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Damian D’Silva in the lobby of Straits Clan.

Ivan Brehm at work in Nouri.

A scallop dish from the Crossroads menu.

Founder Harry Grover.

Bio-active honey comb and honey products at the Rare Honey Company.

Bio-active honey comb and honey products at the Rare Honey Company.

The honey tasting bar.

Damian D'Silva's Heritage Cuisine comes to Straits Clan

Damian D'Silva, Ivan Brehm and Harry Grover are three F&B names taking on new challenges
Aug 30, 2019 5:50 AM


LIKE THE ETERNAL romantic always looking for “the one”, Damian D’Silva has had a string of broken kitchen relationships in his life. His true love is heritage cuisine, but instead of settling down happily ever after with it, he’s been on an eternal seesaw between hopeful idealism and crushing reality.

After his last stint at Folklore restaurant - where he tried but eventually failed to balance being a hotel employee and bastion of his grandfather’s rich Eurasian-PeranakanChinese culinary history - Chef D’Silva was like someone fresh from a conscious uncoupling. Frustrated, lost - a man clinging fiercely to his uncompromising cooking traditions, but steadily demoralised by how so few seemed to appreciate it.

But that was a couple of months ago. Chef D’Silva is in love again because - fingers crossed - he’s found the partner he’s been looking for all his life.

By end-October, he will open his new restaurant Kin at the hip local members’ club Straits Clan, founded by Lo & Behold’s Wee Teng Wen.

Kin is an apt name for the restaurant,which evokes images of family, hearth, warmth and community. That’s exactly what he wants his food to be, but with a modern aesthetic that will appeal to both purists and the Instagram crowd.

“I’ve been doing a lot of R&D,” says the 63-year-old chef with newfound enthusiasm.

The food will still be communal style, but now I’ve got the support (that he didn’t get before) to push my cuisine to a level that can be seen as eloquent.” Eloquent in the sense of presentation, plateware, even food-styling to a certain extent. “They have one person here whose job is to make sure that whatever plateware goes on the table matches the dish,” he marvels.

But more important, he feels that he finally has the support of someone - namely Mr Wee, who brought him on board after finding out he was available – who shares his vision.

“Our mission has always been to create experiences that tell a unique Singaporean story, (so) we’re honoured to support our leading local culinary icon, Damian, to showcase his take on heritage cuisine,” says Mr Wee.

For that, Chef D’Silva is grateful.  “I’ve reached an age where I have to be 99 per cent sure of who I’m going to work with. I want heritage food to be appreciated and put on the map. Why can’t our heritage food be appreciated by the rest of the world?”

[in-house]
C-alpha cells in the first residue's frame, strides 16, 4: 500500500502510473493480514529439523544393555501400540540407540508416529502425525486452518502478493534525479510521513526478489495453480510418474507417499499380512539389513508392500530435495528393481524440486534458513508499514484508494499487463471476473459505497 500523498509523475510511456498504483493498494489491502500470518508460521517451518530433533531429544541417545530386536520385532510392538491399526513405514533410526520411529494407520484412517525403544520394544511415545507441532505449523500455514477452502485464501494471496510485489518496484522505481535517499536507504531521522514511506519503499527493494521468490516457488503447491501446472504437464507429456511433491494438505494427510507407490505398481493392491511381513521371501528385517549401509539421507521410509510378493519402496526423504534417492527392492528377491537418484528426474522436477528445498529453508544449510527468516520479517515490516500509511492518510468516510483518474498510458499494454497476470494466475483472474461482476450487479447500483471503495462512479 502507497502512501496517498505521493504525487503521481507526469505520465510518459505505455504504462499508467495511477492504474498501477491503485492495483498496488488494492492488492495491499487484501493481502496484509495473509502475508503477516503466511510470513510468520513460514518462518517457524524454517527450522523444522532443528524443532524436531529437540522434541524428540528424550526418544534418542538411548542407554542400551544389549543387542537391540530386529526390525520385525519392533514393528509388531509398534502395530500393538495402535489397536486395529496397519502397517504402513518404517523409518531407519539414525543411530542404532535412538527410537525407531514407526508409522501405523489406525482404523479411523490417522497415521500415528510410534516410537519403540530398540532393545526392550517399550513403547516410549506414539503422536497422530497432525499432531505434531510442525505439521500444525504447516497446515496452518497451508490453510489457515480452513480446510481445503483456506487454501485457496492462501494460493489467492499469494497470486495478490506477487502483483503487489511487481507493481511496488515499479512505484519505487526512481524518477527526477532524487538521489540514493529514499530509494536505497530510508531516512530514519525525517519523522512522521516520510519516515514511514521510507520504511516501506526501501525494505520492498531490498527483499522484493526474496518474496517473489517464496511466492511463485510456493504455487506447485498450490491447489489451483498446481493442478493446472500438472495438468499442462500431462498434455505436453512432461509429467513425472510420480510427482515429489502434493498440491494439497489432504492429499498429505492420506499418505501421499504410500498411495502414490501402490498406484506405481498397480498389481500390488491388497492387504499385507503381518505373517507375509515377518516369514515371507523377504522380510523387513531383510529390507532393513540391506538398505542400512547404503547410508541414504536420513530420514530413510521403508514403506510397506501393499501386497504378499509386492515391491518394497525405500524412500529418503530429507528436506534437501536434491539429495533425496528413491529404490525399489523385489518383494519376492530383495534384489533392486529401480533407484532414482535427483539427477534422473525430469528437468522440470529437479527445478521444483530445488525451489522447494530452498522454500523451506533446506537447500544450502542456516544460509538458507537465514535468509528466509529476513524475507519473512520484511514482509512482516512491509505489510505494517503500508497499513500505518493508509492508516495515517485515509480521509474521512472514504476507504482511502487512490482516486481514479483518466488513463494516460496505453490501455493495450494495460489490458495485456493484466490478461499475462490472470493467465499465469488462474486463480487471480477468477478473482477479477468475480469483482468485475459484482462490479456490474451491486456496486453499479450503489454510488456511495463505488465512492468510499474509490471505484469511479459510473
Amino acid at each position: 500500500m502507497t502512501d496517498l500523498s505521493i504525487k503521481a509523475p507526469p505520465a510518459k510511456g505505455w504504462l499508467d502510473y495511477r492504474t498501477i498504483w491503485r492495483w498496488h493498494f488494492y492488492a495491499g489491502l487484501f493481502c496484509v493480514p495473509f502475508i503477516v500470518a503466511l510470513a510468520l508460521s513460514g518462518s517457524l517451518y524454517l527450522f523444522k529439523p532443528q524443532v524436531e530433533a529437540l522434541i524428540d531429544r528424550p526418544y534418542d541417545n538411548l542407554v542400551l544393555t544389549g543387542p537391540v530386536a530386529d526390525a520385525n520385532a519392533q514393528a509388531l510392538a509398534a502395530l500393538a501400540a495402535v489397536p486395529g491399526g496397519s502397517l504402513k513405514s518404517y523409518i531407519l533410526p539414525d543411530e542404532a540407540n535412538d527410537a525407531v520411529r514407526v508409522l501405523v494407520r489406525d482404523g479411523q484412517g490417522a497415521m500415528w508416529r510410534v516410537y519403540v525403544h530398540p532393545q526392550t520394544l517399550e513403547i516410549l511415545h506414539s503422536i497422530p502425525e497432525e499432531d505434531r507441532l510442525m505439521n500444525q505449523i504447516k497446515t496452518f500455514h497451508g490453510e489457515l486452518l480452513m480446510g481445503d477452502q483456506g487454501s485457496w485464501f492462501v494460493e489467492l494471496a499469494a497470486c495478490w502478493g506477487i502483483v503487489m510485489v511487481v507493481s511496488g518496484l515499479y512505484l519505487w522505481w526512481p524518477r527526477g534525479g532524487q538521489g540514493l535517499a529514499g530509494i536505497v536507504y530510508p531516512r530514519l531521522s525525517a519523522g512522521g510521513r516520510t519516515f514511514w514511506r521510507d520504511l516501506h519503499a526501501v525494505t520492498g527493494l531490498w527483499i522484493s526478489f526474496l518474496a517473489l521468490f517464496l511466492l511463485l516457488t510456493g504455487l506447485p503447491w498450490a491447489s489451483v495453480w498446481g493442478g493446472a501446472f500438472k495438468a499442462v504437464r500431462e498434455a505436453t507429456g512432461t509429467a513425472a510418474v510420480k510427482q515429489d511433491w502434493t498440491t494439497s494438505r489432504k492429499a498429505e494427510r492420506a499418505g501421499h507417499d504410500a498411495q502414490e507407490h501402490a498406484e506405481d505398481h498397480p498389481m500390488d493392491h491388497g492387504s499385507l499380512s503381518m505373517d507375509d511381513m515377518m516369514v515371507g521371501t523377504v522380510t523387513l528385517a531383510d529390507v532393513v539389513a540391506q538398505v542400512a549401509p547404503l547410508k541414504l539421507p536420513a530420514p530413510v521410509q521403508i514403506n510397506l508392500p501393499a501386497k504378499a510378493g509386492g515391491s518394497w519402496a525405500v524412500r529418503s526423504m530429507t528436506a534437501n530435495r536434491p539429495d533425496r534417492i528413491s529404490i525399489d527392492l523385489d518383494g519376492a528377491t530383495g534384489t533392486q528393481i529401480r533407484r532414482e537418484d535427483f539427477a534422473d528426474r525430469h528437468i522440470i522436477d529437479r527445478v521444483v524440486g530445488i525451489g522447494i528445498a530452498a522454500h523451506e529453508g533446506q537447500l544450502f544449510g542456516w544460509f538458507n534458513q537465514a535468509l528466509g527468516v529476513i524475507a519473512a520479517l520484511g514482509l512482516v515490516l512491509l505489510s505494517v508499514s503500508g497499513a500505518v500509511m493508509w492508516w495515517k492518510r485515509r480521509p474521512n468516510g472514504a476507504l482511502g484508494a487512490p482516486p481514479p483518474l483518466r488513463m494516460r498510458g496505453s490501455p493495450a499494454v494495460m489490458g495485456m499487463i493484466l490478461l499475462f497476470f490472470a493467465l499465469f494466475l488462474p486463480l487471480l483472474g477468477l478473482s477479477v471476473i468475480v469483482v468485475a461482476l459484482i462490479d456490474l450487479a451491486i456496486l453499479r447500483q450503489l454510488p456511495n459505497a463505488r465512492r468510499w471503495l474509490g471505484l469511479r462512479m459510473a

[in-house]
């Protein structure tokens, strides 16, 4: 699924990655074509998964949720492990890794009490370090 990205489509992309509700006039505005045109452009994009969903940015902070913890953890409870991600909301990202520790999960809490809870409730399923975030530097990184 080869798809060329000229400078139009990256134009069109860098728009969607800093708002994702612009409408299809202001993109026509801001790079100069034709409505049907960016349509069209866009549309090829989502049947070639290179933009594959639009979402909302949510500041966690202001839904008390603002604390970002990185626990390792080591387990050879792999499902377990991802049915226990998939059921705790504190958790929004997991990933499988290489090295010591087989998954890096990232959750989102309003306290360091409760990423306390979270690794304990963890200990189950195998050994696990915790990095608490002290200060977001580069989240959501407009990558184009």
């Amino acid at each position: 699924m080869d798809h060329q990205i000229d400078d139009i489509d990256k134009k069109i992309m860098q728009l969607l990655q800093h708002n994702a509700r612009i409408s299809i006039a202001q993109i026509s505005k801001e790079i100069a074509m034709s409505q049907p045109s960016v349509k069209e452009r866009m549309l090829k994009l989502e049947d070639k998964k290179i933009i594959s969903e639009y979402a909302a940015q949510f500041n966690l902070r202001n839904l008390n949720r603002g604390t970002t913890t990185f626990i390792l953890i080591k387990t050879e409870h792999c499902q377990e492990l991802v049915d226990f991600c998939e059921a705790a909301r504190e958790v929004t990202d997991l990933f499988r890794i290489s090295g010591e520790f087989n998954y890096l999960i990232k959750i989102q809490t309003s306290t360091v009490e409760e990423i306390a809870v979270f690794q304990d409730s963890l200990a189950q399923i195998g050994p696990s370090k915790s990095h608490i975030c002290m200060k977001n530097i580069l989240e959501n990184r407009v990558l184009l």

Although plans for him to start a cooking school after Folklore didn’t pan out, he believes he can achieve his goal of teaching the younger generation about the food from their grandparents’ time.

Interestingly enough, he’s seeing more young chefs keen to learn from him, and has already recruited two, including one from a Michelin-starred restaurant who wanted to learn more about his roots. “I want to bring (my food) to the level that students out there will say, ‘I want to work with Damian. He’s the one who will take me back to the time of my grandparents when I wasn’t there and he can show me.’”

He certainly has a lot planned. This time, it’s not just Eurasian and Peranakan because his grandfather covered practically all styles including Chinese, Malay and Indian. So you’ll find his version of chi pao kai (paperwrapped chicken) and steamed fish using artisanal Teochew and Cantonese soya sauce from small local operators his mother used to buy from.

“I want to do my pickles and gulai, nasi ulam, daun pegaga (a hard to find vegetable) salad which is Indonesian-Peranakan and other recipes that have disappeared,” he rattles off.

But wait. Straits Clan is a members-only club. However, part of his deal is that some tables are reserved for the public, as he wants as many people as possible to enjoy his cuisine. “I’ve had so many ideas but I never had the opportunity or platform until now.”

And on top of that, Kin may well bring him the validation that he seeks, hopefully from the likes of Asia’s 50 Best or even Michelin, assuming Kin qualifies given it’s part of a club.

If so, then we’re pretty sure that, after a long line of breakups, Kin could finally be the one.

Kin, Straits Clan, 31 Bukit Pasoh Road. For details, email


When does a chef turn researcher of cultural phenomena that can be both translated into Michelin-starred cuisine and developed into a think tank for deeper discussions about the state of the world?

When that chef is Ivan Brehm of Nouri, who has earned acclaim for what he calls Crossroads cuisine - where similarities in cooking cultures are explored and translated into unique edible creations.

Since opening in 2017, Chef Brehm and his team have conducted extensive research into the links between cultures through their food - as seen through the likes of his ‘silken cheese’ bread accompaniment which has links to pannacotta, or tofu, depending on what you’re more familiar with.

Since last year, Chef Brehm decided to ‘formalise’ all the restaurant’s past work into a research arm that was officially launched recently in the form of the website Appetite, which is managed by a full-time researcher under his direction.